Date of Award

1-8-2016

Degree Type

Dissertation

Degree Name

Doctor of Philosophy (PhD)

Department

Middle and Secondary Education

First Advisor

Kadir Demir

Second Advisor

Jodi Kaufmann

Third Advisor

Brett Criswell

Fourth Advisor

Brett Criswell

Fifth Advisor

Gregory Rushton

Abstract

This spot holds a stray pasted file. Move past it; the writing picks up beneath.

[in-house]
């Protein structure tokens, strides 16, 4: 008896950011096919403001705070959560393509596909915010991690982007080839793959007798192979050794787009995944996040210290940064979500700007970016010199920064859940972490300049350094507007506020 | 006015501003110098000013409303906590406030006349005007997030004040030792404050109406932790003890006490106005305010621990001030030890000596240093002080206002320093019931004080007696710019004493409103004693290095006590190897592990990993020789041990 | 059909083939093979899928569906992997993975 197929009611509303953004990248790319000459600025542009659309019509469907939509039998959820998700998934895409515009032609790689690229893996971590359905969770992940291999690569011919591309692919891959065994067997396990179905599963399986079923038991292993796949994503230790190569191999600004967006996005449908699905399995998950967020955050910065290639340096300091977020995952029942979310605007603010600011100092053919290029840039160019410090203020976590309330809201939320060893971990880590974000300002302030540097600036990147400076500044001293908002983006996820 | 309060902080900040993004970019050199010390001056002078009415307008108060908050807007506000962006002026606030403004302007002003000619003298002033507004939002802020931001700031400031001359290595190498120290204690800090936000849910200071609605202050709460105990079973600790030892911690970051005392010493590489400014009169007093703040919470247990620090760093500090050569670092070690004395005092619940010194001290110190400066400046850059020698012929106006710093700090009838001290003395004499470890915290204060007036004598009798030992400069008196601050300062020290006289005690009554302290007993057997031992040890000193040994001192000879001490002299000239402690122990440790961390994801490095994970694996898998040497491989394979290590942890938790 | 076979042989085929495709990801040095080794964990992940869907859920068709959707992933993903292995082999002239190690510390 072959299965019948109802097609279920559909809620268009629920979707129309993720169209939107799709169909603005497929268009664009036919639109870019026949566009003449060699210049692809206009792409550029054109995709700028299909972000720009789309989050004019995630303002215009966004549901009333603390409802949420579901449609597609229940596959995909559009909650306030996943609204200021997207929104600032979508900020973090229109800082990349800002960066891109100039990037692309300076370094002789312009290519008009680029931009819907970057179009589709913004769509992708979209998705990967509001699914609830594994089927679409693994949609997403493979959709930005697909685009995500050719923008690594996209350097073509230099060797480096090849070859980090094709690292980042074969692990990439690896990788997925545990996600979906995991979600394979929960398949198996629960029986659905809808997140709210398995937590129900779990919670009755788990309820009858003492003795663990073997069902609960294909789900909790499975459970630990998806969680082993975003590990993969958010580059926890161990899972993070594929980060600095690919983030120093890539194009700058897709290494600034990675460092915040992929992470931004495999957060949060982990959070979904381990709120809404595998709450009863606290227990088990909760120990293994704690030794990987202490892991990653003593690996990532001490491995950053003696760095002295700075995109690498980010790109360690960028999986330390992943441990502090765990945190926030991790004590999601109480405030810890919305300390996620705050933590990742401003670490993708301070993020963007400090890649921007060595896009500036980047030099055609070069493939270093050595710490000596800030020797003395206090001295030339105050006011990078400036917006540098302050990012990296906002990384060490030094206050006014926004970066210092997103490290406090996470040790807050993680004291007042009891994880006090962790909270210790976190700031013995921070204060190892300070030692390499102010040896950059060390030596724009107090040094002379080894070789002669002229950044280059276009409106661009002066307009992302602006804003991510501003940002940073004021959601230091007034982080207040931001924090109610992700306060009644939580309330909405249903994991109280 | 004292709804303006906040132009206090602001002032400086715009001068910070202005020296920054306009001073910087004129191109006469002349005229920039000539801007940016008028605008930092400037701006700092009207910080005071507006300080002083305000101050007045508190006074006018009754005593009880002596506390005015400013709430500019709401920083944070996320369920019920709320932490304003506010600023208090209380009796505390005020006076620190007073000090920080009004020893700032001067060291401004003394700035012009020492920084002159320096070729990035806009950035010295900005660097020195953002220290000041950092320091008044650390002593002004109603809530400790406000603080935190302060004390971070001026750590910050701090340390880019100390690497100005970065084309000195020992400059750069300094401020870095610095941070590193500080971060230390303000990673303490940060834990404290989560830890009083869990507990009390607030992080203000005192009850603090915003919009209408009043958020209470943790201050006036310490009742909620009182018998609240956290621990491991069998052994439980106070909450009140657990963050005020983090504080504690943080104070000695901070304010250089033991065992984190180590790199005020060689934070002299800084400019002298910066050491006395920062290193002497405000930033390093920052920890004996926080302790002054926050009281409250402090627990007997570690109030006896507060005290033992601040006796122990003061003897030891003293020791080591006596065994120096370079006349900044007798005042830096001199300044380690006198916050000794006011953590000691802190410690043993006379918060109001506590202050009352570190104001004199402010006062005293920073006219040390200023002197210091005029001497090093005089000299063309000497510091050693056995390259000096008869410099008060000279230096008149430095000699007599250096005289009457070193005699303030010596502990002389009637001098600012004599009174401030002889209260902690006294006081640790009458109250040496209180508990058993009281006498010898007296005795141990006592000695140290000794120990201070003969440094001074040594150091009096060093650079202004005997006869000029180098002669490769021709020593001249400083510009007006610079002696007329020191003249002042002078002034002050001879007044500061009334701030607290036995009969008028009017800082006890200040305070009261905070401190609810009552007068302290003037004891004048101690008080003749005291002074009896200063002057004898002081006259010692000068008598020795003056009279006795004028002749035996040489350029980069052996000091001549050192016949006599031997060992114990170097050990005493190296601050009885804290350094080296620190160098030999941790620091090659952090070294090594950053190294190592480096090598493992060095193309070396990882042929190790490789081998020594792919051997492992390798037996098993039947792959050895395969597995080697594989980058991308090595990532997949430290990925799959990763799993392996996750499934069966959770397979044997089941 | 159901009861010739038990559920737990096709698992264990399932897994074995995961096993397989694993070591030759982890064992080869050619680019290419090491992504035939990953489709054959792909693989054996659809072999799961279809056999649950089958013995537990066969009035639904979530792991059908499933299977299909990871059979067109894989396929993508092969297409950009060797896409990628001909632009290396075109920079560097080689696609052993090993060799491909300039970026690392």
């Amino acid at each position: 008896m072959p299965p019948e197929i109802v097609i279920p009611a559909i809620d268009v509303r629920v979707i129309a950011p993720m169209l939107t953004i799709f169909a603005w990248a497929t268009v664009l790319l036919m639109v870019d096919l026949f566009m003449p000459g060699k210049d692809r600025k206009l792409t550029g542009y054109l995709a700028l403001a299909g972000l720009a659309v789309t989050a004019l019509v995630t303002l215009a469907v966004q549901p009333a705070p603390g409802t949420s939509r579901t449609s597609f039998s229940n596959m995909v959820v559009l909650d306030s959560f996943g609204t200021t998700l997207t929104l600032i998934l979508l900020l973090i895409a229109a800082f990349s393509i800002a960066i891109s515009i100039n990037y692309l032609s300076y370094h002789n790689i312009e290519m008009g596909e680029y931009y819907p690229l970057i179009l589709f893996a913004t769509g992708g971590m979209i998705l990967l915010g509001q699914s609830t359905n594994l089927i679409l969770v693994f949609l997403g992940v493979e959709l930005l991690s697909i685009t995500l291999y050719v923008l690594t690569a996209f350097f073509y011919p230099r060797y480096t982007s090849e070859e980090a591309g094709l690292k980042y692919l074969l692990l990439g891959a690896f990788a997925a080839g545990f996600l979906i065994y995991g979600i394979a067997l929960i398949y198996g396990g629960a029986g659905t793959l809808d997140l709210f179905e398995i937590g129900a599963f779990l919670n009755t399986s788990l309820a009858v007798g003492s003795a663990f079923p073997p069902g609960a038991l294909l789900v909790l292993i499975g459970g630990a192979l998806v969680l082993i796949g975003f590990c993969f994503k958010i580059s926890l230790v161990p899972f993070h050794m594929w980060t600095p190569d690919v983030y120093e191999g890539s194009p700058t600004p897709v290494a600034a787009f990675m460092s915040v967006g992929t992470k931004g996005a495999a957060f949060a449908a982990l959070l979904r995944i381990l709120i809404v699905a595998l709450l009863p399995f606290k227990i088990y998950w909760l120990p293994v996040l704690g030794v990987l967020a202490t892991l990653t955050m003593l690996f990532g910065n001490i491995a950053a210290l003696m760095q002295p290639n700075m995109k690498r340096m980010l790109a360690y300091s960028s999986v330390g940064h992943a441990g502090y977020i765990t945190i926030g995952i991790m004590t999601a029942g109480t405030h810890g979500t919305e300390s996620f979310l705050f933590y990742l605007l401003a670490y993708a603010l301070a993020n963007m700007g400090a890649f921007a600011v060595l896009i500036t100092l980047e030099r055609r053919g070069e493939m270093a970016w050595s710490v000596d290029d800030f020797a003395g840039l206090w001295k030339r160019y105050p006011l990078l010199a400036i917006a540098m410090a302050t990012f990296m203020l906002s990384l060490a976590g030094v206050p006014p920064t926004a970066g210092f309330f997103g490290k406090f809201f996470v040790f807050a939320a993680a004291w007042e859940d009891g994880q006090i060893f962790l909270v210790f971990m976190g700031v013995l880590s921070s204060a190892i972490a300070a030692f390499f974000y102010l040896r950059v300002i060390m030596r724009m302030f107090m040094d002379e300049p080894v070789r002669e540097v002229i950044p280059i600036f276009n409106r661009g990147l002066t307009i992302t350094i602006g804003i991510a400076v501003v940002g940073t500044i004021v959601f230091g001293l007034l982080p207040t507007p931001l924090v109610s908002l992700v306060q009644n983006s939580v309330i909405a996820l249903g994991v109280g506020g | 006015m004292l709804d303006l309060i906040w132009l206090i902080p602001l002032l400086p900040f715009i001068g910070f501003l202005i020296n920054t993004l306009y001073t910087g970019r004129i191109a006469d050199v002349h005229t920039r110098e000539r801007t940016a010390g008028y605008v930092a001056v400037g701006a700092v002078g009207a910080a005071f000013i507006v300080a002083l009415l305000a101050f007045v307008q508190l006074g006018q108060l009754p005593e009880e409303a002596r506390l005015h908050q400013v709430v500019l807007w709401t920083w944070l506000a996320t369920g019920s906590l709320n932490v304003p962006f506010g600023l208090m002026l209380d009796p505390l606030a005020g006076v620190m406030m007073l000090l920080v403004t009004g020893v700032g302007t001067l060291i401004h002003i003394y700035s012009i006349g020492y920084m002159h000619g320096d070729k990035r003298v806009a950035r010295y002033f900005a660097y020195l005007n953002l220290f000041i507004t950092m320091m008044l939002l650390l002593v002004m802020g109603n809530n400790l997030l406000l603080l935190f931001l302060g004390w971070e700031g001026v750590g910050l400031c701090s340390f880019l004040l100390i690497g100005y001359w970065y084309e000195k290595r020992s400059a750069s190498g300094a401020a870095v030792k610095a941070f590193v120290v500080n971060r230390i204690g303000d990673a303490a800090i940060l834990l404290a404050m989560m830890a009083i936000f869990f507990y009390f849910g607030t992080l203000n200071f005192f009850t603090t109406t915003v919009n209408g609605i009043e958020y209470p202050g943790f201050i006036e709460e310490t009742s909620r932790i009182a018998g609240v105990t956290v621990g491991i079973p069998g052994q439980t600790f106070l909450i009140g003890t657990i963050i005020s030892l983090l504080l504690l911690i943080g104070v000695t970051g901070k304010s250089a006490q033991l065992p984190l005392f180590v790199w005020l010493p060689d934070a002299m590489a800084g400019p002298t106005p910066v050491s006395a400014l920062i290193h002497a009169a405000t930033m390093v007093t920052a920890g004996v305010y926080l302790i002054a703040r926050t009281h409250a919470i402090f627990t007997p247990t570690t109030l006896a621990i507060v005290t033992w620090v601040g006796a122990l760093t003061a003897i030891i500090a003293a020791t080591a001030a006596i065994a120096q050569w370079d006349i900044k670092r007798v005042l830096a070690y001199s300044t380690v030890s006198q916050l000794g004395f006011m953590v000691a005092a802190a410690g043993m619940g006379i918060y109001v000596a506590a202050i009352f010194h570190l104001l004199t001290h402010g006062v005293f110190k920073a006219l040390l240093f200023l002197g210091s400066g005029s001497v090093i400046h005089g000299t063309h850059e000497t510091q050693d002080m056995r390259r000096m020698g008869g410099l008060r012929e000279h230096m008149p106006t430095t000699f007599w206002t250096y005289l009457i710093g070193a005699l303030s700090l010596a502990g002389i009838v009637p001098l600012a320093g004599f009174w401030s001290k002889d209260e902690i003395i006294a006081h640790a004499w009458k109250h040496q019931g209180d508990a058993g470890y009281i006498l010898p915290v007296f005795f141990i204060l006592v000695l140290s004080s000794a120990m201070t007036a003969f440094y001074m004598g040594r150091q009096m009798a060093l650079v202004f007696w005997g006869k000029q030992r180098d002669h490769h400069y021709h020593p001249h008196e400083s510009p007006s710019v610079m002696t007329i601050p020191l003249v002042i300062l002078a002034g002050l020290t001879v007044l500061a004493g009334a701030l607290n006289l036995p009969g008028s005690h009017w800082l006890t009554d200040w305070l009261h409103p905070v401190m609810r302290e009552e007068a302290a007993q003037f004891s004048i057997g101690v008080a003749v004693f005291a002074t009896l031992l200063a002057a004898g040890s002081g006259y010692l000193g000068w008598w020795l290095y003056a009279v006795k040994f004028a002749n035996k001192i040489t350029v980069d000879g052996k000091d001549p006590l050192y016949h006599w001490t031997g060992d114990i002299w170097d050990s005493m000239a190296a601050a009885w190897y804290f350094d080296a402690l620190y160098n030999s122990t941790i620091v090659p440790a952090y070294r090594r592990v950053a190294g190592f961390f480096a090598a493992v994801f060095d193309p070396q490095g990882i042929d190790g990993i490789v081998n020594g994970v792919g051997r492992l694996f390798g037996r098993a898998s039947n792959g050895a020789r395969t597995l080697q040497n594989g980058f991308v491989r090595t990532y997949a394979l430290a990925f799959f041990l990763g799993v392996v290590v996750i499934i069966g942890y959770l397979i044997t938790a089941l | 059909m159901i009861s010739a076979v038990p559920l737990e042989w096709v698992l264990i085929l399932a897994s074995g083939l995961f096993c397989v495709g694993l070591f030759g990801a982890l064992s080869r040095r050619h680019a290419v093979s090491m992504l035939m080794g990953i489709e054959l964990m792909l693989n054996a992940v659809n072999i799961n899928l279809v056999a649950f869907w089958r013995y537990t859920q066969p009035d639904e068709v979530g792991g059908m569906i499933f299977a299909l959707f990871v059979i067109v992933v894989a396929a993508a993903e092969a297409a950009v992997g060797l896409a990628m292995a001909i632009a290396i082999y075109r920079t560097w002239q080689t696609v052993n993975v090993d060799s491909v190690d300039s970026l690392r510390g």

The importance of teacher leadership has received intense interest as an area of educational research over the past three decades (Crowther, Kaagan, Ferguson & Hann, 2002; Harris, 2003; Lambert, 2002; Marks & Printy, 2003). Most of this research has focused on the qualifications, impacts, and development of teacher leadership (Smylie & Mayrowetz, 2009). This study aimed to broaden the scope of research to include science teachers’ interaction with leadership practices in the course of a leadership development program that includes both their own professional development (PD) and leadership of teacher-driven professional development (TDPD). The study considered professional vision and identity rather than focusing only on formal or informal leadership roles. The purpose of this qualitative case study was to examine experienced physics and chemistry high school teachers’ perceptions of their leadership roles and characteristics and their professional vision and identity as they participated in a leadership development training program and a math and science partnership program as facilitators of the science activities for K-12 teachers. The study was situated within the leadership training program (I-LEAD) five-year project, which was designed to recruit experienced secondary physics and chemistry teachers, called Master Teaching Fellows (MTFs), to understand the dynamics that support or limit the development of teacher leaders. The participants in this study consisted of up to three of these MTFs, who organized and implemented TDPD activities for K-12 teachers to improve these teachers’ science knowledge and teaching practices. The data was analyzed using multiple coding methods that generated themes from interviews with the MTFs and archival data from the I-LEAD leadership program. The results of the study claim that professional vision, professional identity, and teacher leadership roles and skills are inextricably interrelated. These dynamic components are refined, reshaped, and reformed by self-reflection, discussion, and feedback as provided through PD activities. This study further suggests that teacher leadership mechanism evolves over time through practicing different teacher leadership roles in the professional journey. Implications and practical suggestions for school administrators, PD developers, and policy makers as well as teacher leaders are discussed.

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